5) Also, for those of you who were legitimately confused by my last entry a month ago, I have fixed it...if you feel like re-reading. Sorry for my general technological ineptitude. I was so happy to have a working computer that I forgot to use it correctly. Sounds like me, right?


So that's the news. Not much after a month, but it's something. Continue on with your lives. Go!
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Gretchen
Date: 2009-05-29 11:18
Subject: Worst updater ever. But...
Security: Public
Location:Ukraine
After mid-June I will be blissfully free for a month, during which I promise to post the things saved on my computer, write more for you all, and, oh yes, frantically do all those real-life things I've put off for far too many months.

In other news, my computer is working! Well! The internet too! I took the laptop to the cell-phone/internet service store in Kirovograd, where the people are super friendly (best customer service in Ukraine) ...and was promptly frustrated. The man did everything I'd ALREADY done and, when it inevitably didn't work, told me to go home and try to log on in an hour and throughout the day. Then, the clincher. When I asked him what to do if it didn't work, he said, "It must work." Cue me: "There's no MUST about this." "It will work." "It's not working now. Why will it work in an hour? What have you done that's different from what I've done over and over for three days? Why will today be different?" "I've entered in all the settings. It must work." Exit me, doubtful and bad-tempered for spending my day off on a bus for nothing. But lo and behold, it works today! I'm ecstatic, but... WHY does it work? I am aware that computers are fickle and temperamental creatures, but why must it make me spend hours finding someone to fix it who does nothing that I do not do? God humbling me, I suppose. It's probably good for me to swallow my pride and go look and sound like an idiot in a Ukrainian store every now and then to keep my hubris in check.

To top everything off, my computer began charging once I got it home! My computer hasn't charged properly for months, but it's back to normal now.

Clearly, the cell phone store man is magic. Also, kudos to him for trying to speak English to me. Always much appreciated.


Also, today was Last Bell. Last official day of school. I asked to present some awards to students who had worked after school on English projects throughout the year, so got to stand on stage with the important administration people. Because the audience was not only students, but teachers, parents and city government officials, I gave my little speech in Ukrainian...complete with a dramatic pause and deep breath after every paragraph, during which my kids cheered me on. It was unnerving. But my Ukrainian tutor was standing just to my right (she was a class teacher {like a don for secondary school kids} for the graduating class this year and so standing up front). I could hear her muttering "Good. Good. Right" throughout, which helped. My goal was to refocus the attention usually directed at me as the strange American teacher onto the students who had displayed extra effort this year and encourage others to participate next year, but somehow the moment made ME the "event" of the ceremony. Students typically bring bouquets for teachers to Last Bell, and as I was thanking the school, students, and teachers, a few kids ran up with bouquets for me, which cued more students...and very soon I was buried under peonies (peonies have just come into bloom and most of the flowers were gathered from the garden). So I stammered out a "thank you, everyone" and went back to my spot, where the bigwig administration guy who came to the ceremony gave me the bouquet students had given him a few minutes earlier. Kids I've never even spoken to wanted photos. (I wish I could get my hands on one to show you all the mountain of flowers. I could barely get my arms around them.) I got thumbs-up and handshakes (handshakes! No-one's shaken my hand for AGES.)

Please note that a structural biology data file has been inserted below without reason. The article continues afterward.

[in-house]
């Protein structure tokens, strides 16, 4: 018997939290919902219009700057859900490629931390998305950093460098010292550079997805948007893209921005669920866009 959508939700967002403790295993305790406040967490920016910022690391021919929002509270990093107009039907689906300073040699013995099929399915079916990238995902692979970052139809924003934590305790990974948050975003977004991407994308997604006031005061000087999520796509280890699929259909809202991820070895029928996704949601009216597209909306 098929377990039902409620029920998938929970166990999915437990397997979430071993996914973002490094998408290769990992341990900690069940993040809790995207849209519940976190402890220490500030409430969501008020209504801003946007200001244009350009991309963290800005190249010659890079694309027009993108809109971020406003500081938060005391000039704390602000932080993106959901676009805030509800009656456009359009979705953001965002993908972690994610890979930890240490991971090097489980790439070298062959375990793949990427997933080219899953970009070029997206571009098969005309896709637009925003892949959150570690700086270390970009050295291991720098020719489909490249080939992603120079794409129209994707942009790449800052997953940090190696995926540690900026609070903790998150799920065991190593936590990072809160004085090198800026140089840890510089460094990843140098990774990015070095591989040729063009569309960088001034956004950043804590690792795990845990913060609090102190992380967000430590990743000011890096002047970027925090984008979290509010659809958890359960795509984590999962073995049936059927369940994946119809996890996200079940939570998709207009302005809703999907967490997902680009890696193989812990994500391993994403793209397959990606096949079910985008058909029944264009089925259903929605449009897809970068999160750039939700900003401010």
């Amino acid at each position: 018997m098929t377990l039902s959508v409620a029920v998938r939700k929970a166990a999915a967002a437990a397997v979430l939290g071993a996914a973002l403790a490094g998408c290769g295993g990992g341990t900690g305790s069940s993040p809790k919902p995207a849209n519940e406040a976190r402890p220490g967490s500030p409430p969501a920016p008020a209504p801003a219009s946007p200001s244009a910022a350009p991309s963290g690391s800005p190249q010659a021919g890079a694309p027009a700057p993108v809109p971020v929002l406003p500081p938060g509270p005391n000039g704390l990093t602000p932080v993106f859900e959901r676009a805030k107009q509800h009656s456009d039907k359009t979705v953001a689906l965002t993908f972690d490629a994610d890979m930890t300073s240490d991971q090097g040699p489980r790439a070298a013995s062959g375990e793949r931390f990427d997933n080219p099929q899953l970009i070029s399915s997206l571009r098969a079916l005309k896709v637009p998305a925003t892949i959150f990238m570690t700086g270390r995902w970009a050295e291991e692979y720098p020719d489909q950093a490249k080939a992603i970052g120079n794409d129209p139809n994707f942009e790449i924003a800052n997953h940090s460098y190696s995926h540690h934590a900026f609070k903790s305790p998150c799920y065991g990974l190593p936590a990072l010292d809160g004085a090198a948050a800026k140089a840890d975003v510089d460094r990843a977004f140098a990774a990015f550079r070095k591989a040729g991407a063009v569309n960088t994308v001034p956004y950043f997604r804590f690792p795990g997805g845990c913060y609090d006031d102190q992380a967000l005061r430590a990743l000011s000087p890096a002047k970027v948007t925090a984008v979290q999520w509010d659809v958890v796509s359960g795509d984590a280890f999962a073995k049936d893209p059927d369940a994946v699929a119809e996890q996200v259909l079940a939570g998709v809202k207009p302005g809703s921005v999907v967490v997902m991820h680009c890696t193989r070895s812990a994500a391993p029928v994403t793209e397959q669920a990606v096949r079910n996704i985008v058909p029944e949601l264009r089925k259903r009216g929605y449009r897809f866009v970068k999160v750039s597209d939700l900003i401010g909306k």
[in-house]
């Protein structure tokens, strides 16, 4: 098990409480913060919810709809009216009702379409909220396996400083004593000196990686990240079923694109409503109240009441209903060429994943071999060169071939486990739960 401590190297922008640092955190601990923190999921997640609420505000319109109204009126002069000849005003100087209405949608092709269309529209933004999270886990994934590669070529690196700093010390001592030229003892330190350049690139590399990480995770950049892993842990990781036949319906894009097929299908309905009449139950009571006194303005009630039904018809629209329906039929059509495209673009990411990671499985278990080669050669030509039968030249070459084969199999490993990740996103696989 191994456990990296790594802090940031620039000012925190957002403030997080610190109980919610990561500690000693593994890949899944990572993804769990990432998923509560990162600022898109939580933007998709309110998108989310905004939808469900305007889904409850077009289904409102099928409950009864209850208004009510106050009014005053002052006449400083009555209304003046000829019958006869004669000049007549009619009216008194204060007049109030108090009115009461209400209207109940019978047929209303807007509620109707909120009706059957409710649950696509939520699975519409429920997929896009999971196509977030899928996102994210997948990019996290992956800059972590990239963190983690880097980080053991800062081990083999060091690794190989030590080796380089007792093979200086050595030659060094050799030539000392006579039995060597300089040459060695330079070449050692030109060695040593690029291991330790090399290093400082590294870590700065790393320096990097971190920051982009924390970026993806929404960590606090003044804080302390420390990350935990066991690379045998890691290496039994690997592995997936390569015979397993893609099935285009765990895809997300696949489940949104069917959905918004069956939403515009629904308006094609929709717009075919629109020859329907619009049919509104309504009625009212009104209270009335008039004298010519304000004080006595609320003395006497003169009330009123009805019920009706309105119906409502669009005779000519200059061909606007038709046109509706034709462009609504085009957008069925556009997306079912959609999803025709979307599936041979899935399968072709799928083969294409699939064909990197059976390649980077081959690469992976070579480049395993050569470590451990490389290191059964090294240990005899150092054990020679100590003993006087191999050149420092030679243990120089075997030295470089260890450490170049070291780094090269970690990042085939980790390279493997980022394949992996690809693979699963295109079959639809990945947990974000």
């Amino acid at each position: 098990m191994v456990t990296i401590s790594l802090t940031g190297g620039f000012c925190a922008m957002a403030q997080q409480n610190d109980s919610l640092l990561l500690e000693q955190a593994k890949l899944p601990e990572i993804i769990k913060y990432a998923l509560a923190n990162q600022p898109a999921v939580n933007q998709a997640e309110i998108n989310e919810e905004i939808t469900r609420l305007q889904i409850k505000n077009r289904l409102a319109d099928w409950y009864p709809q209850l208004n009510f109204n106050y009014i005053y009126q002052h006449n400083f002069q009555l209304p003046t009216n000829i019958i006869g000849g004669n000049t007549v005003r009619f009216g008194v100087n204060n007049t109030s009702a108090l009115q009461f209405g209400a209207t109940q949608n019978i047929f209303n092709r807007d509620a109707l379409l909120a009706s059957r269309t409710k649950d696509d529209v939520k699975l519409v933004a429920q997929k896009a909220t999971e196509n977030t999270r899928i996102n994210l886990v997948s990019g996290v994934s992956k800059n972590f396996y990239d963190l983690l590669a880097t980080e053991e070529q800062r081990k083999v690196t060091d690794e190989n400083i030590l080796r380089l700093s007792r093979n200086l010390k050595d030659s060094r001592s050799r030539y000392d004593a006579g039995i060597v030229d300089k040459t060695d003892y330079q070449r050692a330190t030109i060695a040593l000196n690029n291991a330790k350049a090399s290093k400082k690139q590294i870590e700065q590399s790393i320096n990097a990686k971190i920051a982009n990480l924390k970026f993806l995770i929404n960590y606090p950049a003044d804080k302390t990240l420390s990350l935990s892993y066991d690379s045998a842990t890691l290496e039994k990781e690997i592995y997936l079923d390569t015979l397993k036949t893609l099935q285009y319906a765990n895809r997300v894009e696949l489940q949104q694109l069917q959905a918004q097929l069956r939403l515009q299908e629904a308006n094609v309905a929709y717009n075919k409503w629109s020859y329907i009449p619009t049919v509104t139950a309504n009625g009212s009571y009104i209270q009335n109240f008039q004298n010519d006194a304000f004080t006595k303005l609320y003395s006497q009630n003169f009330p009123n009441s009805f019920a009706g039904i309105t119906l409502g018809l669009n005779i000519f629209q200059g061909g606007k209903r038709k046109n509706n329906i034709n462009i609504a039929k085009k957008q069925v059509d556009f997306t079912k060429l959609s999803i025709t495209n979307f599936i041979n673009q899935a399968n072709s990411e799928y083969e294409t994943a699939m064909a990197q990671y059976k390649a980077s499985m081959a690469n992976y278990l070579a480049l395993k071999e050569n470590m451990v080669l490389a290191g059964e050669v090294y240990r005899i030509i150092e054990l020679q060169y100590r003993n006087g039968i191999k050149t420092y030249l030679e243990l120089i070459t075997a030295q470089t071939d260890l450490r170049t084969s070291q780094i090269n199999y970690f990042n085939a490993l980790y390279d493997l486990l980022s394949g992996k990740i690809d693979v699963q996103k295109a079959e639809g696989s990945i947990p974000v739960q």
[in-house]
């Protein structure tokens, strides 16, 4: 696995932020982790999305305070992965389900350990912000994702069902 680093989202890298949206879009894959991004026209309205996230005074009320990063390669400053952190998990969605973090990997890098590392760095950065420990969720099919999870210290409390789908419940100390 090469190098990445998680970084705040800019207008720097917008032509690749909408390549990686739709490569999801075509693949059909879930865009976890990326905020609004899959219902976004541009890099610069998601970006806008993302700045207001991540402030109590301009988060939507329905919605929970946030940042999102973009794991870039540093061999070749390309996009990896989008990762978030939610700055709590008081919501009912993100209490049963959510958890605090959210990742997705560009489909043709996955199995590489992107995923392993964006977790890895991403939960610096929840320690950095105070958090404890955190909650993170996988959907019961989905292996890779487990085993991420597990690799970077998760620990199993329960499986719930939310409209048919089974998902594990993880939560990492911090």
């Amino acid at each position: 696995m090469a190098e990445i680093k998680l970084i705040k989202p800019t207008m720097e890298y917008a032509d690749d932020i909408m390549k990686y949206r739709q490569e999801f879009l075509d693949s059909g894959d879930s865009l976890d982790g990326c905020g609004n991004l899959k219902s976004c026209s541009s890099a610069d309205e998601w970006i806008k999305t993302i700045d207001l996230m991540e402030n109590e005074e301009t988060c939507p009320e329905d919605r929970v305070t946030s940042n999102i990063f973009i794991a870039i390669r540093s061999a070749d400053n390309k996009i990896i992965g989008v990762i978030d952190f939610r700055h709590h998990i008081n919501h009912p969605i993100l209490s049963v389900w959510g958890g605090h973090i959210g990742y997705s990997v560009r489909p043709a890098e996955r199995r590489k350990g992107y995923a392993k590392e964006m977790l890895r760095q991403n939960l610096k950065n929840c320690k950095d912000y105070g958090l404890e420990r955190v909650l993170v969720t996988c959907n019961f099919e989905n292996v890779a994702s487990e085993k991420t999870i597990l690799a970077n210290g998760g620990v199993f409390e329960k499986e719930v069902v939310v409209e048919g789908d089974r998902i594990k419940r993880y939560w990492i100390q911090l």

Afterwards, I got to sit around and get tipsy with the other teachers at the celebratory lunch. Which, of course, is nothing exceptional. It seems that after every methodological meeting this year, I sent e-mails to various friends with, "We sat around and ate sandwiches and candy and I drank three glasses of wine...and then went to teach my 3rd period class." What was exceptional was that this time I was really a part of everything. Usually I'm just on the edges of faculty meetings. They even toasted me twice. The principal had me pour his vodka so he could say an American poured him a shot. There were also toasts to the teachers, the graduates, the class teachers, women, love... etc, as per usual during Ukrainian celebrations. No singing this time, though.